Mainland factories ready to explode

Growth threatened by with restive male workforce and a thick, low glass ceiling

PUBLISHED : Saturday, 06 October, 2012, 12:00am
UPDATED : Saturday, 06 October, 2012, 4:58am

How can it be that a company clever enough to satisfy Apple's famously stringent requirements can't figure out how to keep its workers from killing themselves and hurting one another?

The recent riot at a Foxconn Technology Group factory in northern China belies the myth that better pay and benefits are enough to mollify Chinese workers. Foxconn, which is Apple's leading supplier, already pays above-market rates and has been raising wages.

A sea change is rippling through many Chinese factories. A workforce once dominated by women is now increasingly male. China's one-child policy chips away daily at its competitive advantage in manufacturing for export, first by choking the supply of labour of both sexes, then by restricting the flow of women into factory jobs. The result is a more restive male workforce, frustrated by crude management and a thick, low glass ceiling.

When I first started visiting Chinese clothing and electronics factories a decade ago, there were often more women than men on the assembly line. Like the industrial bosses of 18th-century England, factory managers chose women for their docility, dexterity and attention to detail.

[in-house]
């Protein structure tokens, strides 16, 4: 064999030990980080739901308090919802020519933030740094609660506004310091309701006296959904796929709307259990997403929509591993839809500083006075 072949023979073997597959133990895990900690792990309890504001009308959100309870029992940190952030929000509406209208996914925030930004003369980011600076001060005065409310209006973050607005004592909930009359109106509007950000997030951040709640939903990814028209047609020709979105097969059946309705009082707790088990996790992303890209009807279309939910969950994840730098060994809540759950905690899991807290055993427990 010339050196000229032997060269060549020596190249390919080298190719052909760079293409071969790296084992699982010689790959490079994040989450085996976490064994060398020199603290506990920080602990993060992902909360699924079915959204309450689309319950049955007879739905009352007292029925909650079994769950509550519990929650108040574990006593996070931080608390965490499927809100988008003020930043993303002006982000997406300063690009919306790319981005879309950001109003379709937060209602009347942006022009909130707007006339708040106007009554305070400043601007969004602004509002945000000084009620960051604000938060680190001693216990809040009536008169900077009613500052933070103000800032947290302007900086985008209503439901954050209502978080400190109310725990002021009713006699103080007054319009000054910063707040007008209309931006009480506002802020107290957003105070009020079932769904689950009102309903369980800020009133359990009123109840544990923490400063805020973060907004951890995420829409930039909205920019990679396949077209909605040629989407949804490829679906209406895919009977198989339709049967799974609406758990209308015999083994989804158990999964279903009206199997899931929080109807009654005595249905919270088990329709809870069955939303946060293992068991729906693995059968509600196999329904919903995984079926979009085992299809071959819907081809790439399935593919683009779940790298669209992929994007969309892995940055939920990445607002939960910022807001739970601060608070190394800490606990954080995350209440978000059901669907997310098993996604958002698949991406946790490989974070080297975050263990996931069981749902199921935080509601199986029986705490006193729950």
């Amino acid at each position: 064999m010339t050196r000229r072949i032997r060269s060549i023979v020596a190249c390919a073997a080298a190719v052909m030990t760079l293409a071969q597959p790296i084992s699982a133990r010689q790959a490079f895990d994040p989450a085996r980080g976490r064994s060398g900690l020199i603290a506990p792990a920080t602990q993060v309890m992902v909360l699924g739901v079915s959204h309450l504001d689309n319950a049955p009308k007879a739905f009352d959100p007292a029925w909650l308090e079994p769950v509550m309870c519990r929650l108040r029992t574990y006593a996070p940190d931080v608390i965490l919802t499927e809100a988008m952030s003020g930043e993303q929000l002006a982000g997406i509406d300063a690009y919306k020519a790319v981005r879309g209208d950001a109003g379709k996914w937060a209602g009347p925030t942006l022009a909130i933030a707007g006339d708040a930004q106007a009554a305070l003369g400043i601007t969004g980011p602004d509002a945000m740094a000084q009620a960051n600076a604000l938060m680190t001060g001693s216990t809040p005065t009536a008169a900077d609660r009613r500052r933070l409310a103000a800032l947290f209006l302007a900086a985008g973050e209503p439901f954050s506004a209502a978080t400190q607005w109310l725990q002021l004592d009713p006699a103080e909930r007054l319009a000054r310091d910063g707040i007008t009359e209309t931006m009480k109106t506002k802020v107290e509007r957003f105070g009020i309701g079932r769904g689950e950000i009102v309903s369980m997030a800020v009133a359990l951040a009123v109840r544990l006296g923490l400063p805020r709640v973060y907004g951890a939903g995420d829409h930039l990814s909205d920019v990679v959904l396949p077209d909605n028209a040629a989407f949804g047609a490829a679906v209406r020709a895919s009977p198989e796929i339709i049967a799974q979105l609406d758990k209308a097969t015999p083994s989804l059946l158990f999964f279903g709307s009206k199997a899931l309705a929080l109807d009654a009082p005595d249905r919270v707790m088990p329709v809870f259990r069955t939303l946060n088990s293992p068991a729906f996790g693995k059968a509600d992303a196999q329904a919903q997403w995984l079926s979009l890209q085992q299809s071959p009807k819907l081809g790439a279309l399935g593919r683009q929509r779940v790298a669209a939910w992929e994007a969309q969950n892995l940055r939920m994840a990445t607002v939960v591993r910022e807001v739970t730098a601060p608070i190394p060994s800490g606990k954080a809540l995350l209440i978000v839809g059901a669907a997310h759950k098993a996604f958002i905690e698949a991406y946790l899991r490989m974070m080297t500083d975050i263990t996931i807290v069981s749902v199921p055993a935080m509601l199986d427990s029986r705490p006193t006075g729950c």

Today, many plants have no choice but to hire more men than women. China's gender ratio - 107 boys born for every 100 girls in 1980 - has widened to 118 boys born for every 100 girls as of 2010.

Sex-selective abortion is creating kindergartens of boys and villages of bachelors.

Chinese parents, wealthier today than a decade ago and wiser about the risks of sending a teenage girl alone across the country to work, are less inclined to steer their children into factory jobs. I have met young Chinese women in countryside towns - where a decade ago most girls would have done at least one turn in a coastal factory - who say that "our generation doesn't work in factories".

Many workers I have met describe "personal development" - starting a business, learning a trade - as a goal. Yet few, if any, factories try to help them achieve that. The truculence of the global supply chain is partly to blame, wooing workers with high wages ahead of product launches and expecting them to accept big pay cuts or long holidays when production schedules ease.

Factory managers are also part of the problem. Too many treat staff as expendable, favour friends and neighbours from home, and fail to offer workers a path for advancement.

China's male malaise has only just begun. Although the gender imbalance appears to be easing, it is too late to arrest China's ballooning demographic debt. Even if China cancelled the one-child policy today, economic development will persuade mainland Chinese to keep their families small. Rising living and education costs have led couples in these areas to postpone marriage and to have fewer children.

In China, companies and the government aren't doing enough to help lower-income workers develop on the assembly line or get promoted. Until officials in Beijing and companies such as Foxconn understand this, workers are only going to get more frustrated, threatening the nation's economic development and the social stability on which its new leaders will depend.